Better than FreeAndNil() is FreeAndInvalid(), where the pointer is not set to nil but to a magic "invalid" object, for instance TObject(1) is a good such invalid object.

    This prevents the Assigned() check mess, .Free not doing anything when called a second time (a second .Free will now AV), and you get the benefits of an AV on every usage of the FreeAndInvalid()'ed object.
    FreeAndNil can then be reserved to objects for which a nil object is part of the design.

  • Guest
    Xepol Saturday, 06 February 2010

    Personally, I prefer FreeAndNil to .Free not as a bullet to solve problems, but rather as one that make it marginally easier to catch rogue pointer usage. After it is found, you have to track down WHY the pointer usage is rogue - in many cases, making the pointer NIL so you don't use it any more IS the solution to the problem. When it isn't, you dig deeper to see what is the problem.

    Honestly, I would love to see a compiler flag that added additional code that throws an exception when trying to access the fields, properties and methods of a nil reference. Yes, this makes the code much larger and slower - it would NOT be suitable for deployed code. That said, not every compiler flag IS suitable for deployed code.

    Such a compiler flag would make it substantially easier to find the bad pointer WHEN it was used, as oppsed to when it finally ran wildly enough to cause a crash. (sadly, I had found there can be a significant different between the two!)

    So, in summary FreeAndNil -> Highly valuable, but not a solution to everything, and a compiler flag that increases its value in DEBUGGING scenarios.

  • Guest
    runner Saturday, 06 February 2010

    I agree with people who said that FreeAndNil is valuable. Especially Primoz. I have the same opinion. When the code is in production it is a LOT easier to find errors if there are no dangling pointers around.

    I also had a hard time tracking such an error in production code once. And anything that lowers the chance of such incidents is welcome by me.

  • Guest
    Pete R. Sunday, 07 February 2010

    Whenever I used to free an object I also assigned nil to it to indicate that the object had been freed. Where did I get the idea for this? System.Assigned()! This function (supposedly) tells me that if the object is not nil then it has been . . . assigned (gasp)! It only made sense that I should assign nil to my object after freeing it so I don't make Assigned() into a liar.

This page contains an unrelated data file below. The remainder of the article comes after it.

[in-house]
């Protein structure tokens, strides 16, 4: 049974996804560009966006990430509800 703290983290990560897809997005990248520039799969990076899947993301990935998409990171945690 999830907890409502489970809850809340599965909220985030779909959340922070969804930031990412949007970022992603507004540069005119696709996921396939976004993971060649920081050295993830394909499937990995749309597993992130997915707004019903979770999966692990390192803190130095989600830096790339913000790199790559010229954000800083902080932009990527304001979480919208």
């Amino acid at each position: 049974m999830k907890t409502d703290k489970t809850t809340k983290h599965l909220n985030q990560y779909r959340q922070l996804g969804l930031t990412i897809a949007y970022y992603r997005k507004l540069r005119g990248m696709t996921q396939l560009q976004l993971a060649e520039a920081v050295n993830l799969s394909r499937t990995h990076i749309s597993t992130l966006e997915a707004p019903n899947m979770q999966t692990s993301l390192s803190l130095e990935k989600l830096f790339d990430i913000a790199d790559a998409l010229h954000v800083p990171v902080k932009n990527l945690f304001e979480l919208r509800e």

I used to wonder why the system didn't go ahead and assign nil for me after freeing. Then I discovered FreeAndNil() and assumed Borland had the same idea that I did. Now I always use it. If my code is bad, I want to know that so I can fix it. I want it to fail every time. I don't want it to sometimes work and sometimes fail.

  • Guest
    David Heffernan Sunday, 07 February 2010

    It doesn't look like Allen really understands why people use FreeAndNil! For what it's worth, as I stated above, our codebase uses it exclusively. We also don't have the swaths of "if Assigned" tests that are mentioned. Please Allen do elaborate on why using FreeAndNil leads to lots of "if Assigned" tests.

    As many people have pointed out FreeAndNil is used to flush out references after destruction. You state that debug memory managers like FastMM can find those. Well, they don't find them as well as FreeAndNil!

  • Guest
    Daniel Bernhard Sunday, 07 February 2010

    I still remember when I was new in delphi. I actually had much more problems about "Free" itself.

    1) Calling an instance method on a nil object IMO should be forbidden.

    2) "self.Destroy" is IMO violating any memory guideline about good code (It feels like cutting off the branch you're sitting on) because:

    2a) As in point 1, at the end of the method you're inside an instance method of a nonexisting instance

    2b) You're actually freeing someone elses memory (e.g. the actual pointer to the object is owned by the caller. Not by the object itself)

    3) Just because there are some places where you may have a 0..1 relationship and some people are too lazy to actually check whether you actually HAVE a reference doesn't make it a "good design". IMO the usual case is that you have an object that needs to be destroyed. In all those cases it would be an error if the object already IS nil.

    So IF you want to complain about "Bad" code. Start checking about using "Free" as an easy way to release memory.

    Now back to "FreeAndNil". IMO it's a critical mistake to keep garbage pointers. The "performance loss" of this one additional operation is really not an issue. However, the fact that you get an AV for sure when continuing to operate on this object is a very valuable fact.